For our next stop we headed back inland and North to Damaraland. Part of the Kunene Region in the north-west of Namibia here you find the Twyfelfontein engravings. One of only 2 UNESCO World Heritage Sites in Namibia (the other being the sand dune landscapes of the Namib desert) these rock engravings depict animals such as rhinoceros, ostrich, giraffes and elephants, there are also drawings of humans and footprints inside rock shelters. According to archaeologists, most of the items that were excavated from two sections of the site date back to the Late Stone Age (approximately 40000 years ago).

After 1 night in this region, much like the migratory birds at our lodge, we quickly had to move on, in our case to Etosha National Park. The most famous place in the whole country for wildlife this national park also encompasses the huge expanse of the Etosha Salt Pan. Covering an area of approximately 4,800 square km at an elevation of about 1,030 m. This enormous expanse of salt, glimmering green in the dry season, is the largest of its kind in Africa.

The safari was excellent here too, with a huge array of animals to be found, such as Kirk’s Dik Dik, Hartebeests, Leopards, Jackals, Lions, Giraffes, Rhinoceros and Elephant. You have a good chance of seeing 4 of the Big 5 here, with only the Buffalo absent. We were lucky to see a recent lion kill as they tore apart a poor zebra piece by piece! Similar to South Africa’s Kruger National Park you can self drive around for a small entrance fee of around 300 Namibian Dollar (£20 / $25) per vehicle.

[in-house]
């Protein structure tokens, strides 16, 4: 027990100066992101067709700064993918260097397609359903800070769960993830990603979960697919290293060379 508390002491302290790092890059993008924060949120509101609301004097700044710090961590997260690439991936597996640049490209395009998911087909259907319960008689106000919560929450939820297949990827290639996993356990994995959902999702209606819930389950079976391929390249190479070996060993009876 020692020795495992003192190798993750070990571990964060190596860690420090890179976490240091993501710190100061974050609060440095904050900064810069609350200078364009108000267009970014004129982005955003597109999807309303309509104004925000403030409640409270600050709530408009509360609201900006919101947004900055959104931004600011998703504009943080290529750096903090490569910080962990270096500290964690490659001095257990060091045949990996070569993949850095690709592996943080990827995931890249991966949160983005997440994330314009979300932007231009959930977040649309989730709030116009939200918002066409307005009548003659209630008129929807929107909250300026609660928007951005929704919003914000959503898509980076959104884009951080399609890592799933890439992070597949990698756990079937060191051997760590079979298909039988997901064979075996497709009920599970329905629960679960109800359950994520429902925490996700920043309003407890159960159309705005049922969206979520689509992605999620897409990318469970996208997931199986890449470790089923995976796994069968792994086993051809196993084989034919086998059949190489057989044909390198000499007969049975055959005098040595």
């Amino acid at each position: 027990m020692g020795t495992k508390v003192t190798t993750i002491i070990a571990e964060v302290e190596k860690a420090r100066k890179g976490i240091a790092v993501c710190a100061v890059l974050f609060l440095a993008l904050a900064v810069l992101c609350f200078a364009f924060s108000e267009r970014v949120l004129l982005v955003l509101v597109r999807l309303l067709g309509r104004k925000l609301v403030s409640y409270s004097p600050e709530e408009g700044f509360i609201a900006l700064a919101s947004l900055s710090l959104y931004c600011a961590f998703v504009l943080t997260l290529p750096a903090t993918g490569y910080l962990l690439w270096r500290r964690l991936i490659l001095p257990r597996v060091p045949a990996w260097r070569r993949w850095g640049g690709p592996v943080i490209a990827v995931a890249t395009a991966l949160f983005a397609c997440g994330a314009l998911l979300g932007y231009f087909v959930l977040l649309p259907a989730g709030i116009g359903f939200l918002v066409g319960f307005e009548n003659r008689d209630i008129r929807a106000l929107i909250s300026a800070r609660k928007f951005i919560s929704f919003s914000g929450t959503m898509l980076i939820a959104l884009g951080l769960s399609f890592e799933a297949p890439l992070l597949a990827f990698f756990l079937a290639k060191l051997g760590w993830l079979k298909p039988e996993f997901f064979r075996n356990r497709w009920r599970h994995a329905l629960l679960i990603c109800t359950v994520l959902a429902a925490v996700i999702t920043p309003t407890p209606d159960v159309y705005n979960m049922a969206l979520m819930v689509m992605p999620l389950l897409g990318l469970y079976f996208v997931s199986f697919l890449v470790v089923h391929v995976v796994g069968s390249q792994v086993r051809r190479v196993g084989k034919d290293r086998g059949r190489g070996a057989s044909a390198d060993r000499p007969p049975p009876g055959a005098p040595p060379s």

After 4 hour drive back to Windhoek our whirlwind 10 day tour of Namibia was over. An amazing country where tourism is only likely to grow and grow over the next decade. It is still off the beaten track enough to have a real overland experience, stay in some amazing lodges, see some incredible landscapes and experience an array of different cultures and wildlife.

Getting There and Around: